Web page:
"When we leave whatever drab hotel we are in to go to the concert it is by way of a convoy of cars and jeeps surrounded front and rear by the usual police cars with flashing red and blue lights, hurtling perilously towards the oncoming traffic, the sirens wailing and loud-hailing other vehicles to get out of the way or stop, and all this at a breakneck pace. After a few of these episodes, when we found ourselves white-knuckling the seats and holding our breath, we had had to talk to them and advise them to slow down; we don’t really need to be in that much of a car chase.
"Security at the venues, usually large sporting facilities, and can sometimes be a bit over the top as well but that is not unique to this country, it happens just as much in other places. People naturally want to get up and approach the stage and are held back not only by these goons but also with back-up squads of uniformed army types in high military hats, wading in if they think things are getting out of hand. Old habits die hard I suppose and they can be too rough on people at times but they are outnumbered and eventually have to back off. Generally the people have a good time and we end up with a heaving crowd happily enjoying the occasion in front of the stage.
"Backstage facilities can be spotty; dressing rooms are either stuffy or freezing, plastic-wrapped plates crammed with strange looking snacks that are seldom eaten cover the tables, and there is a mysterious smell that is indicative of something somewhere that should have been cleaned out years ago. Security men roam the corridors, getting in the way as usual. Most of the buildings are ancient and well used. In fact the whole country has a similar look and everything seems to be tinged with grey, even the fields and trees look rather sorry for themselves. Although some cities look like anything found in the rest of Europe, there are a large number of what can only be described as Communist blocks — utilitarian buildings that look as if only one uninspired architect on the lowest budget possible designed them all.
"As we pass the outskirts of towns and cities you can see how some of the poorer people live. Small wooden houses painted and decorated to cheer themselves up are interspersed with patches of garden that look like something out of the middle ages. Stockpiles of logs are everywhere, ready for the brutal winter ahead. Sometimes you see the newer redbrick buildings going up with more of a grandiose architectural style but somehow they don’t seem to brighten the neighbourhoods that much.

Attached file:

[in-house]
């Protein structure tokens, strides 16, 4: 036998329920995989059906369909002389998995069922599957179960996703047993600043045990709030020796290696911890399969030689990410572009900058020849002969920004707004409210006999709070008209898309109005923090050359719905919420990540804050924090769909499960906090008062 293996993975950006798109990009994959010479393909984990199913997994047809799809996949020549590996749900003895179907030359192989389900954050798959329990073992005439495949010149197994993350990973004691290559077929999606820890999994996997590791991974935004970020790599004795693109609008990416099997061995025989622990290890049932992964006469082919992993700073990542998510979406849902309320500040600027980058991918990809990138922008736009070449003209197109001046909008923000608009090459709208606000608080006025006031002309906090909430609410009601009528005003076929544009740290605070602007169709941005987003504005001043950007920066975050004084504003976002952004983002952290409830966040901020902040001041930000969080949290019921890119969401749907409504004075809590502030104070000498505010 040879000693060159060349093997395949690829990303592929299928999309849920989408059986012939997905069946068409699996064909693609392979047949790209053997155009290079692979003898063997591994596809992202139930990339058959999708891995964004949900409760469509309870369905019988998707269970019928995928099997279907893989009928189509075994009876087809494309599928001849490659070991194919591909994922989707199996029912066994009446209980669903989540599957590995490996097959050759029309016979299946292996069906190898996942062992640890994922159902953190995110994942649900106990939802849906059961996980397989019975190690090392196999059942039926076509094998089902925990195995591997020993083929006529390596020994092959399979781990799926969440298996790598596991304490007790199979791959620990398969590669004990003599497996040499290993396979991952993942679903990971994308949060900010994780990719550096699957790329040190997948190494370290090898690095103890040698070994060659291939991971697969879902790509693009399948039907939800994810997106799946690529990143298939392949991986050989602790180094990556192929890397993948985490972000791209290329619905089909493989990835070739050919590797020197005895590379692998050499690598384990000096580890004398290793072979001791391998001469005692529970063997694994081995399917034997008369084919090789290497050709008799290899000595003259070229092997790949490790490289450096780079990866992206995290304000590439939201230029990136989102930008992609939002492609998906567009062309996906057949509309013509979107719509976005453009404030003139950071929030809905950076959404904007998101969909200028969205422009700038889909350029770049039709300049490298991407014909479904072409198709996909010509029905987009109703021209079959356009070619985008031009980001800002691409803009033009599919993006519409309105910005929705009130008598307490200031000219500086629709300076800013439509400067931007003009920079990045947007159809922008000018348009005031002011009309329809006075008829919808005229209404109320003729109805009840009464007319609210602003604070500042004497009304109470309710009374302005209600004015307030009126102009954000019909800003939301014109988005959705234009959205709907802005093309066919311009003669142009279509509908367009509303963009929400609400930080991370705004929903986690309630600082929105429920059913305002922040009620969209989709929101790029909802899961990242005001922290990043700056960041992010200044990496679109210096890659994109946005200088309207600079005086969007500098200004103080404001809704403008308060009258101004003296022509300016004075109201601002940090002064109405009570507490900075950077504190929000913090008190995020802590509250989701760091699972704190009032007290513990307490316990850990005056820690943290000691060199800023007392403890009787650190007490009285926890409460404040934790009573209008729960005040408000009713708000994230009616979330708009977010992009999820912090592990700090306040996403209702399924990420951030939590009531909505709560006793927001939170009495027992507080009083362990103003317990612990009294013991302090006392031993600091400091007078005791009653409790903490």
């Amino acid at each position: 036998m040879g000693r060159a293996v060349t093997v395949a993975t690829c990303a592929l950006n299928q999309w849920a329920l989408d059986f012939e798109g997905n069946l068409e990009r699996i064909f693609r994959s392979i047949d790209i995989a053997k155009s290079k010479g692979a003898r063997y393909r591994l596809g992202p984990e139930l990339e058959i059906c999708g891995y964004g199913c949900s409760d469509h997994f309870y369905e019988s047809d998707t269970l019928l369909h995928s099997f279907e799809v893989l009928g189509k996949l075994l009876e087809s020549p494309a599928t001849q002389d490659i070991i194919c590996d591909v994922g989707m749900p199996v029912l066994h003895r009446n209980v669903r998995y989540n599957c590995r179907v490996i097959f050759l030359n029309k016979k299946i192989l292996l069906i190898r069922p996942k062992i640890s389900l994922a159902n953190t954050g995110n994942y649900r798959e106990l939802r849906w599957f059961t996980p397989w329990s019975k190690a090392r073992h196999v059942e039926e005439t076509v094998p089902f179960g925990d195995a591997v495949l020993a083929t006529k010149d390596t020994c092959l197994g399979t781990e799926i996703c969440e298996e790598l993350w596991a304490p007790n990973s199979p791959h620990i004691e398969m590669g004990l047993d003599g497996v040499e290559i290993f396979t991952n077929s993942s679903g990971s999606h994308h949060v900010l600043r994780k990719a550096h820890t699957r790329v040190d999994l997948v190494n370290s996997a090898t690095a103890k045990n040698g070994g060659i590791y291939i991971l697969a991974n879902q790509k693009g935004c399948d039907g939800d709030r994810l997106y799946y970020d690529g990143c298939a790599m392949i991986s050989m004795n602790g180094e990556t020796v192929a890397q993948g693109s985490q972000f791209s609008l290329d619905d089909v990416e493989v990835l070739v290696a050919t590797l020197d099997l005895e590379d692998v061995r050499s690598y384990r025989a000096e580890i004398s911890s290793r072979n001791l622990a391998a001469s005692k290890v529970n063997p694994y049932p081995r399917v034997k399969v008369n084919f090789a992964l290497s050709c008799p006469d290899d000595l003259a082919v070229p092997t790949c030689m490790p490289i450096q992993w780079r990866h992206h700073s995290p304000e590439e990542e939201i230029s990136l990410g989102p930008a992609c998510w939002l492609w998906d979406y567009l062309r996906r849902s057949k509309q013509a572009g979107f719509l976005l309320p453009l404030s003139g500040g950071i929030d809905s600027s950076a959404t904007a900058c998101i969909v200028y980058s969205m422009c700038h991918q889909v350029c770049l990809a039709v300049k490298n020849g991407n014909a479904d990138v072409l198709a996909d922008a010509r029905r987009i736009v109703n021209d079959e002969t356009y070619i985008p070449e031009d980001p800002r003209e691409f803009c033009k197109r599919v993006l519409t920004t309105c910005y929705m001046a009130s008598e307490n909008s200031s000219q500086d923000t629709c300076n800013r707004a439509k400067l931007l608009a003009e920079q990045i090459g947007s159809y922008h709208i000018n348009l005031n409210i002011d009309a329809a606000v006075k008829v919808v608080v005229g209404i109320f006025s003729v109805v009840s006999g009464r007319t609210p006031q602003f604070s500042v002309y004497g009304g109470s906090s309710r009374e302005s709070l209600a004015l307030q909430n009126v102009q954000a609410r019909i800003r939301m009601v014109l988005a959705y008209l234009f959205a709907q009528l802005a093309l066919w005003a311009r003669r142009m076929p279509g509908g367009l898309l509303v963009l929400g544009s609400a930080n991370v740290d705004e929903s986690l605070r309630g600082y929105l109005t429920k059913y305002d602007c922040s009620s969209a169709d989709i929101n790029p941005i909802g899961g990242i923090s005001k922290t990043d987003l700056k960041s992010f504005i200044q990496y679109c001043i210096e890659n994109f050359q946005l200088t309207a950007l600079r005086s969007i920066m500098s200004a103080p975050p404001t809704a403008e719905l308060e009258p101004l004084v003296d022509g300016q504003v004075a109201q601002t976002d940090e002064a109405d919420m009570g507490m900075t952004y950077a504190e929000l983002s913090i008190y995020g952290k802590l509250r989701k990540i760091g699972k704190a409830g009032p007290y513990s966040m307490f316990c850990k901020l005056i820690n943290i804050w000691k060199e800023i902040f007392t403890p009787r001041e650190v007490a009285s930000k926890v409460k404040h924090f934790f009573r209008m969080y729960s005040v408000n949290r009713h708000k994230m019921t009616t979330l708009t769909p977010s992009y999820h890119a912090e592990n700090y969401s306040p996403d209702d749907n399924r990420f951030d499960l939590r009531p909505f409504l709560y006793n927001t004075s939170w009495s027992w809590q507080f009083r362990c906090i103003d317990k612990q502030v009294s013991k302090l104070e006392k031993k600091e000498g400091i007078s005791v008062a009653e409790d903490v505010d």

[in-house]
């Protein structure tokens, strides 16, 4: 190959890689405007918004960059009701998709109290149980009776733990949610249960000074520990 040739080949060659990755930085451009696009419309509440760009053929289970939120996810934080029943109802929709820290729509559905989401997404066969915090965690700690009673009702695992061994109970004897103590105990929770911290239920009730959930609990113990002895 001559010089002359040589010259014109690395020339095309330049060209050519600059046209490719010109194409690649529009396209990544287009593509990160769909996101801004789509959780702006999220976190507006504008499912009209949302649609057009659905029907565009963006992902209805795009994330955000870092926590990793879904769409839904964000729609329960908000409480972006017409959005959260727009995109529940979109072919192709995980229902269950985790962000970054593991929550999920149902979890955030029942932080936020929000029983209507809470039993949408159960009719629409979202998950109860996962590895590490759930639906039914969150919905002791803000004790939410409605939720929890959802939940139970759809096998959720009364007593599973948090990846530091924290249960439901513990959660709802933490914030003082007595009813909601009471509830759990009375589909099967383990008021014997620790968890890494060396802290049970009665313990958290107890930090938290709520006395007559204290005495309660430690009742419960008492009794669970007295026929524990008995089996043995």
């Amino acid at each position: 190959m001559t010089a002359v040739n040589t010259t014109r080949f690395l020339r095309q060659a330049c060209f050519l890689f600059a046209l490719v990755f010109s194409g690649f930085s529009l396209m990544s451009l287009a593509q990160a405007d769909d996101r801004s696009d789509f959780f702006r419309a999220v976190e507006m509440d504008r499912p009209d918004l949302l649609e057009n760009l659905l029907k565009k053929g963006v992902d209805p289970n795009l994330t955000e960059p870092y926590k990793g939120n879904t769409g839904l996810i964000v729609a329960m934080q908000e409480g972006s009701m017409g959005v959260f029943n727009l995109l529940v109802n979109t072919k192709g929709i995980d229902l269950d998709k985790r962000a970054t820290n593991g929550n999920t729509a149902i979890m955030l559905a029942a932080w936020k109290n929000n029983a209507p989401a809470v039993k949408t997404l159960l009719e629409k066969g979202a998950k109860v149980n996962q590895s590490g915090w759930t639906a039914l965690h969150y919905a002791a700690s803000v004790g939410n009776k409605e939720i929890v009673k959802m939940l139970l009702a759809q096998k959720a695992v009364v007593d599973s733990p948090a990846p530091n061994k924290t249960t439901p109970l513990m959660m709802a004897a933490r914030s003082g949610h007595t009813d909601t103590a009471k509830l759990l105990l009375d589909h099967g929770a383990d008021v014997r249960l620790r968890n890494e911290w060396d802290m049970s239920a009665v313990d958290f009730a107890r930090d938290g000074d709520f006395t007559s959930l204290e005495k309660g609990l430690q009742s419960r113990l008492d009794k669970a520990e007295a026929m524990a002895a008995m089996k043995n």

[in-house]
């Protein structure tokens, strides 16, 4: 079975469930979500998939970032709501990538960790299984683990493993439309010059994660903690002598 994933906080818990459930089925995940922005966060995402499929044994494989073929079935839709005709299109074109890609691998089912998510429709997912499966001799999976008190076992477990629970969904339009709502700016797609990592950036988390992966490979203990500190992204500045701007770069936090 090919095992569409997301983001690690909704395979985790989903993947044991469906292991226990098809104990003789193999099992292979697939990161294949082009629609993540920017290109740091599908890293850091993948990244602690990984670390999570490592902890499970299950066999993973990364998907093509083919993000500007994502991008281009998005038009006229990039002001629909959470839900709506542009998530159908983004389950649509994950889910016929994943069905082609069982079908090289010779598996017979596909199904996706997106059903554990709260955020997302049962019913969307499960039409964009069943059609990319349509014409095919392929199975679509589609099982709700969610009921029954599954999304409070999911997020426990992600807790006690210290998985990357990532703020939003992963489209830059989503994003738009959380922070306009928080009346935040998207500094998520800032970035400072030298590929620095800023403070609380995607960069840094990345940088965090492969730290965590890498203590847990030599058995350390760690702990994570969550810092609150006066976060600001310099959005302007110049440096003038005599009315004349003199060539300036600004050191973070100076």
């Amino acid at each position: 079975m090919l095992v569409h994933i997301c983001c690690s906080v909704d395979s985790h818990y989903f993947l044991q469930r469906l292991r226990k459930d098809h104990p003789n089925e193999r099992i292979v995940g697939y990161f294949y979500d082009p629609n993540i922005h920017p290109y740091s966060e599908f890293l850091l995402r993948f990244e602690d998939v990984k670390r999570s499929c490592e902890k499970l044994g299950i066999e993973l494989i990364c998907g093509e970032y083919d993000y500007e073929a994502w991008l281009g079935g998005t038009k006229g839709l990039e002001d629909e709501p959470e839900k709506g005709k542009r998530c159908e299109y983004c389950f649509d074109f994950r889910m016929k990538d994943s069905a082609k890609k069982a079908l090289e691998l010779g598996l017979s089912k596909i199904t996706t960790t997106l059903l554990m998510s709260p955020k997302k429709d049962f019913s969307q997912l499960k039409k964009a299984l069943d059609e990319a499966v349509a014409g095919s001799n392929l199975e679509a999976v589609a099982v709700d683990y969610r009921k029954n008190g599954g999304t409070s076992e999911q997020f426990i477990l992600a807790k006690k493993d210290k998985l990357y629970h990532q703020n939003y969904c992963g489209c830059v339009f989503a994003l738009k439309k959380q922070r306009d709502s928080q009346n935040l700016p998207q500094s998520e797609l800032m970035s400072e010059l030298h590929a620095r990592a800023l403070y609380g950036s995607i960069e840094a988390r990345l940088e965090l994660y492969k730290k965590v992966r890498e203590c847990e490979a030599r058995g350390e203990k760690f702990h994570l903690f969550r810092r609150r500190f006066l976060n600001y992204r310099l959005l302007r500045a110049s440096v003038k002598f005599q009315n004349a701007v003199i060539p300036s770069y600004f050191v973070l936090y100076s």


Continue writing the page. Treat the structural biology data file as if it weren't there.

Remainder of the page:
"Despite all this carping we are coping with it as best we can, spoiled brats that we are. The Russians are so happy to see us that it would be churlish to complain much. As Ian Gillan is fond of saying, 'We are lucky buggers.' It's a wonderful experience to see this country and meet people who are as down to earth, warm and welcoming as anybody anywhere. They have suffered under an oppressive system for so long that it is ingrained in their psyche and they overcome this, and the harsh weather, by being such a hardy and uncomplaining race, unlike us!
"In Irkutsk recently, we had a rare day off and were invited to an afternoon boat trip on the famous Lake Baikal, a huge body of water 400 miles long in Siberia. Although winter is approaching and there was a slight chill in the air it was a beautiful sunny day and a special occasion not just for us but also for the boat crew, owner Stan and his family and the skipper, Sergei. We were treated like royalty on the Valeria, a venerable boat that has seen many a season, and we departed from an untidy dock that was full of stalls, smoke and vendors selling souvenirs and fish. After casting off, the food and drink flowed; glasses were raised and good fortune toasted. The water of this lake is known for its cleanliness (apparently you can drink it) and it hosts a number of unique varieties of fish. There are two traditions; one is to tip some vodka in, as a salute to the lake, and the other is to drop a coin in, meaning that one day you will return. I hope we will."